The Los Angeles school board has agreed in principle to a lawsuit settlement that would send more money to the district’s neediest schools over the next three years for resources to improve African American and Latino student achievement.
The Los Angeles Times reports that the Los Angeles Unified School Board, in its first meeting with two newly elected members, unanimously approved the settlement in principle during closed session.
Community Coalition, a nonprofit advocacy group, filed a complaint with the California Department of Education and sued the district in 2015 with the help of the American Civil Liberties Union. The suit asserted that the district was misspending up to $450 million meant for low-income students, English learners and foster youth.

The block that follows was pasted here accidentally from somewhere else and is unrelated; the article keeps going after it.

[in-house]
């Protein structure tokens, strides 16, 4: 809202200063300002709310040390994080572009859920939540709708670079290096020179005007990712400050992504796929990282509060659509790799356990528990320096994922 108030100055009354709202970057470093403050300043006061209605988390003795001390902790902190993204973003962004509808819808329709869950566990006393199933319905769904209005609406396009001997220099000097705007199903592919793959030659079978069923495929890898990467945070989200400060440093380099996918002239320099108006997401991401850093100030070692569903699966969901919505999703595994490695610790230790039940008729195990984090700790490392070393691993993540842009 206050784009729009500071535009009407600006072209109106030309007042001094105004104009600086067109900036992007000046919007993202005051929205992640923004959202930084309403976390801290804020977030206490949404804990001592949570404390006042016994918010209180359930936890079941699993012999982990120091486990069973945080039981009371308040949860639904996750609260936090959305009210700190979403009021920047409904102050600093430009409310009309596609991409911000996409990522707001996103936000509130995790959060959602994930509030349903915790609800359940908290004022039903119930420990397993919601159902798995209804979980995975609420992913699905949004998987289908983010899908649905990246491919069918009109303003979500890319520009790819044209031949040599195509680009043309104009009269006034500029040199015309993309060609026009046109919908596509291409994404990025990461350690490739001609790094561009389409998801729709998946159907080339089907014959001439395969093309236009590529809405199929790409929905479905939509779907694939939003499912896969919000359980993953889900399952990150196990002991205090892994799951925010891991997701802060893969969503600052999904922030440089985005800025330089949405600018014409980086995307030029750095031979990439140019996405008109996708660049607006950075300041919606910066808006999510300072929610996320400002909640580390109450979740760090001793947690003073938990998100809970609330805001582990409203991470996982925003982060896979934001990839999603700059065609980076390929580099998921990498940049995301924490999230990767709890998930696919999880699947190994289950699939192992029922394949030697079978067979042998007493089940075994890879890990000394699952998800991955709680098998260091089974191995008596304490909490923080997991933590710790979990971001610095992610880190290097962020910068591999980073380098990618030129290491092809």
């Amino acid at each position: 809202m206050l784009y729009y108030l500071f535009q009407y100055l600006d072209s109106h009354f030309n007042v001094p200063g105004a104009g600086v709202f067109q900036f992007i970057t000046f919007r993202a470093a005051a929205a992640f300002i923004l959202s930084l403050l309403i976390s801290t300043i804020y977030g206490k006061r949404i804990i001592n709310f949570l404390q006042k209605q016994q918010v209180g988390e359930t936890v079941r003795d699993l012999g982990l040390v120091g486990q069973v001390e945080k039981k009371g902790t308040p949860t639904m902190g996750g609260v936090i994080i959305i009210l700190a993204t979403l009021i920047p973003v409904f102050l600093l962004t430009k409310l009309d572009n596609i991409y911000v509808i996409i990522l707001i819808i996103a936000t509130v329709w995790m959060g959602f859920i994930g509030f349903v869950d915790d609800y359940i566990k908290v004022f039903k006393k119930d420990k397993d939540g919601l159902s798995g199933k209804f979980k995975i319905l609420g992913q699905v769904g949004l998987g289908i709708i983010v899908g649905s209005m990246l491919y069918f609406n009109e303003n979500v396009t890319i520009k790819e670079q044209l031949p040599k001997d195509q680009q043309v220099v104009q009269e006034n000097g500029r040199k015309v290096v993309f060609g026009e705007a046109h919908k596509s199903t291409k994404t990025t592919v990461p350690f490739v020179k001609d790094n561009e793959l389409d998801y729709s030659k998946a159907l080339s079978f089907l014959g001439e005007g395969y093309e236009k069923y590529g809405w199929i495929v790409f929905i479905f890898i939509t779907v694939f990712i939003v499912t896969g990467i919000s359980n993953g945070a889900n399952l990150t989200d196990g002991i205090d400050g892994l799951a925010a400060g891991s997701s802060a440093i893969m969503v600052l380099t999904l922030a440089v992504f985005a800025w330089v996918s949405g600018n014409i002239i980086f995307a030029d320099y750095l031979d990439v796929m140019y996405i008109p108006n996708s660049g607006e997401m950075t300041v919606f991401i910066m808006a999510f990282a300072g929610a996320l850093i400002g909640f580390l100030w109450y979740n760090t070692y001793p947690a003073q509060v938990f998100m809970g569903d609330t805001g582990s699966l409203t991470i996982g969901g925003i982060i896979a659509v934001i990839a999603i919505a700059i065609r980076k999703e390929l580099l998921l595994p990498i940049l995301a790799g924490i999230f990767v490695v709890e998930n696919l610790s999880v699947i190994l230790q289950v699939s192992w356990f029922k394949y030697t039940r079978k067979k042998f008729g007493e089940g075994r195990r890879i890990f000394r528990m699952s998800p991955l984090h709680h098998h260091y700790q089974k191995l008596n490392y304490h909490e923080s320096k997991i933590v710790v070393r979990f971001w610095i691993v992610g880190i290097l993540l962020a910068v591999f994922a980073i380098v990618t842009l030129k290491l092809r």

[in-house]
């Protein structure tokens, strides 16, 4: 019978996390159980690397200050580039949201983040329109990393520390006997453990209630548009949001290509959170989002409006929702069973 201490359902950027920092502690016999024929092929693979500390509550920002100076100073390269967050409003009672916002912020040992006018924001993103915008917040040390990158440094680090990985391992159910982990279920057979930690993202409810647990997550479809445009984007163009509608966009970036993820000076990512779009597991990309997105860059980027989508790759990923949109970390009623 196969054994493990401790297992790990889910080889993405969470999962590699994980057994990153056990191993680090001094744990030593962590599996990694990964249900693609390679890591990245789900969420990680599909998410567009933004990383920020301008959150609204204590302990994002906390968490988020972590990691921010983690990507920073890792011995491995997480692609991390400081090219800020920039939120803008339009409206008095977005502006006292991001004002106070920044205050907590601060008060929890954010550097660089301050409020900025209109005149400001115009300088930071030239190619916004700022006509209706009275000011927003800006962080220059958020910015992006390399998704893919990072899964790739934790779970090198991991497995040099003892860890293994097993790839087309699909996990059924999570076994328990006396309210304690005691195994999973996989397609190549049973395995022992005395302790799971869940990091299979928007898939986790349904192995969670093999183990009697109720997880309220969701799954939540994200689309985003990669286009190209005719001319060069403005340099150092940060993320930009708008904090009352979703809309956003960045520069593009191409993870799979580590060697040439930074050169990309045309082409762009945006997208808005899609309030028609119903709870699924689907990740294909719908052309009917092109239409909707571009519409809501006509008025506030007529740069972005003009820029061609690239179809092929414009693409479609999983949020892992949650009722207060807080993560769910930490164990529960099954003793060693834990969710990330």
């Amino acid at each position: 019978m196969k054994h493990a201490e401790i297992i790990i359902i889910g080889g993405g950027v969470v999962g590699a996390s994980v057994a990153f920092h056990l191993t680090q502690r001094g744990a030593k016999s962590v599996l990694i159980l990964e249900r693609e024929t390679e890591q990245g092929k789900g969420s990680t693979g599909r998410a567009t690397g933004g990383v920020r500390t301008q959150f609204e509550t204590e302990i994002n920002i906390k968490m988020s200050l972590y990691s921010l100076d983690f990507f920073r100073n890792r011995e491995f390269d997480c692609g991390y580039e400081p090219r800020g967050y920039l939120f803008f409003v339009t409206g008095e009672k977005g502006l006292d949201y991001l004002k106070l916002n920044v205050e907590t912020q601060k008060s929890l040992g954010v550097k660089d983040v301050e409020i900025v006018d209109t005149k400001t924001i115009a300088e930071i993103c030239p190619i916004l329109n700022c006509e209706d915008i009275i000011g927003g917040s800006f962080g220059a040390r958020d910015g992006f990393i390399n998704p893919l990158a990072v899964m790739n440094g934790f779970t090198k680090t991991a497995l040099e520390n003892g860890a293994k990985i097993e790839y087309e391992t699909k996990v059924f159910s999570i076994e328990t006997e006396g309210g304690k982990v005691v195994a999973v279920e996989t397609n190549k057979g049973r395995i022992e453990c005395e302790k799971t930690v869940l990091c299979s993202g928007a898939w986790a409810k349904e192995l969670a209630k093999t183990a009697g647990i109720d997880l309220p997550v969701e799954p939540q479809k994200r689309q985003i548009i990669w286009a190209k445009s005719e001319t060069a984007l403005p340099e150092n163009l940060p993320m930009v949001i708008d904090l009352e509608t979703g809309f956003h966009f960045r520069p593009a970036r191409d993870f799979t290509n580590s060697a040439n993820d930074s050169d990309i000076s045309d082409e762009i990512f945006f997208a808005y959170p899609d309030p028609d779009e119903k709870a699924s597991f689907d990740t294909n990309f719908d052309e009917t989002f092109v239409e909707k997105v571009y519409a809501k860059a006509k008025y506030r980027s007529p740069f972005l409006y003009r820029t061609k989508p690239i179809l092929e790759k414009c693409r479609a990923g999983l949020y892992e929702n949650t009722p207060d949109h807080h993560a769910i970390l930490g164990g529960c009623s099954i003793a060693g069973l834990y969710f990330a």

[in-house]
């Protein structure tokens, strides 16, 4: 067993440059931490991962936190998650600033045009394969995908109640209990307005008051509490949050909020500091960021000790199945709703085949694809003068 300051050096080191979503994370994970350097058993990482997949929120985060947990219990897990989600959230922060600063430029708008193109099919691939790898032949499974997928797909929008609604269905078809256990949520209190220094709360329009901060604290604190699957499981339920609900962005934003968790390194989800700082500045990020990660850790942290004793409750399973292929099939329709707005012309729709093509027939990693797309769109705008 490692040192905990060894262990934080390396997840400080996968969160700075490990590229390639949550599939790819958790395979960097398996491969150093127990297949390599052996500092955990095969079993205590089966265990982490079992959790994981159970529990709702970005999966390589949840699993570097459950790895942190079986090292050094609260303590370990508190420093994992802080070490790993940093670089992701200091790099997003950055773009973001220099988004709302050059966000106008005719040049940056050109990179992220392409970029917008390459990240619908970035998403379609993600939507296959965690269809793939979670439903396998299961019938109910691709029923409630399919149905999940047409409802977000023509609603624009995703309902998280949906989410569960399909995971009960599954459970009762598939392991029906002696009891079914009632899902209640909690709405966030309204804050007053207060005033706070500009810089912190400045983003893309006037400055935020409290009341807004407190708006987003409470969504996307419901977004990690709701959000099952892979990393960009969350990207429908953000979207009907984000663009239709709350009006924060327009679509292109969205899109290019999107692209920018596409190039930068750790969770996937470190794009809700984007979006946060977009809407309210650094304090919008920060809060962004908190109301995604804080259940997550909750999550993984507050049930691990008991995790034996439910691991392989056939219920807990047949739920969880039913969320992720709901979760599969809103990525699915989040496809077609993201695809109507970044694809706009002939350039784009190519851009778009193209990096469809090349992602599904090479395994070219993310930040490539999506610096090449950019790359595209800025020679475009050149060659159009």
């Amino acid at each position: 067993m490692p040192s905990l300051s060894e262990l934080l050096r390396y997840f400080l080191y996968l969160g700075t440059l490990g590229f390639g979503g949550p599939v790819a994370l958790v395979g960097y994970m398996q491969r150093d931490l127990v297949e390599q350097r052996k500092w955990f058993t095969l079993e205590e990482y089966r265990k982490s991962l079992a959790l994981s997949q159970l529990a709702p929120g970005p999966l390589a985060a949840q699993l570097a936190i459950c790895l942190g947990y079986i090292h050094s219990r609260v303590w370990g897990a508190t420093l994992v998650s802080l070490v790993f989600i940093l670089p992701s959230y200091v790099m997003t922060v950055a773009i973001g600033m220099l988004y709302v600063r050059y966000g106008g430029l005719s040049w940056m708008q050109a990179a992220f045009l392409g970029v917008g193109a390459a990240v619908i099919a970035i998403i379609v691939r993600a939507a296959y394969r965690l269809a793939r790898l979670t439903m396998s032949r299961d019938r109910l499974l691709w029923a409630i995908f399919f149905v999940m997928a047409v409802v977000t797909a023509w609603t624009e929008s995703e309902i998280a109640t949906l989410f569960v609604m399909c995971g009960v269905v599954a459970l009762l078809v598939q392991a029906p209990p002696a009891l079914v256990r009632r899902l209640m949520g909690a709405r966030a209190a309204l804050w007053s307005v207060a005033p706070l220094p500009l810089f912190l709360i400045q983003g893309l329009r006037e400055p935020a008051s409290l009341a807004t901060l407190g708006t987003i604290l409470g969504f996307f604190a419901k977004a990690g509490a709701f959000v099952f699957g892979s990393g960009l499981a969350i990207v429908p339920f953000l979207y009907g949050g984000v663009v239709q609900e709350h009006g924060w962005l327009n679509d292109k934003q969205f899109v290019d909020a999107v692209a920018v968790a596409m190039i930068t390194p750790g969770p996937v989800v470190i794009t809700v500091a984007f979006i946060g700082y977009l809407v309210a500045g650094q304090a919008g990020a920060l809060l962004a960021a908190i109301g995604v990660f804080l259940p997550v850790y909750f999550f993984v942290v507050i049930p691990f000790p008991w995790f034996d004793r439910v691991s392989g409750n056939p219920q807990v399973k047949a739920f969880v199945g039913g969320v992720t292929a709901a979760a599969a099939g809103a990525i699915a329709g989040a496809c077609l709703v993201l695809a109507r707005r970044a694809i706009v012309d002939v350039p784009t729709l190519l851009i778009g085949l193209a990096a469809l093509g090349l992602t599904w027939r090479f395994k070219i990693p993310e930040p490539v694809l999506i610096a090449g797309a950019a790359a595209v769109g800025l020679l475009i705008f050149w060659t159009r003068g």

Neither the district nor Community Coalition disclosed how much money would be redirected or which schools would receive the funds.
“We still need to work out a few of the details with the other side,” says David Holmquist, the district's general counsel. But, he says, “it’s going to put more funds out at school sites to benefit the most needy schools in the district.”
The Los Angeles district receives more than $1 billion extra for those groups each year under the state's education funding formula. About $450 million of the funds was allocated instead for general use; district administrators argued that the school system spend that amount on disabled students who also are in the three categories.
Community Coalition and other critics called this logic improper, saying that the programs have to specifically help high-needs students.
The California Department of Education required the district in 2016 to redirect the funds or clarify how the dollars are being used for the intended students.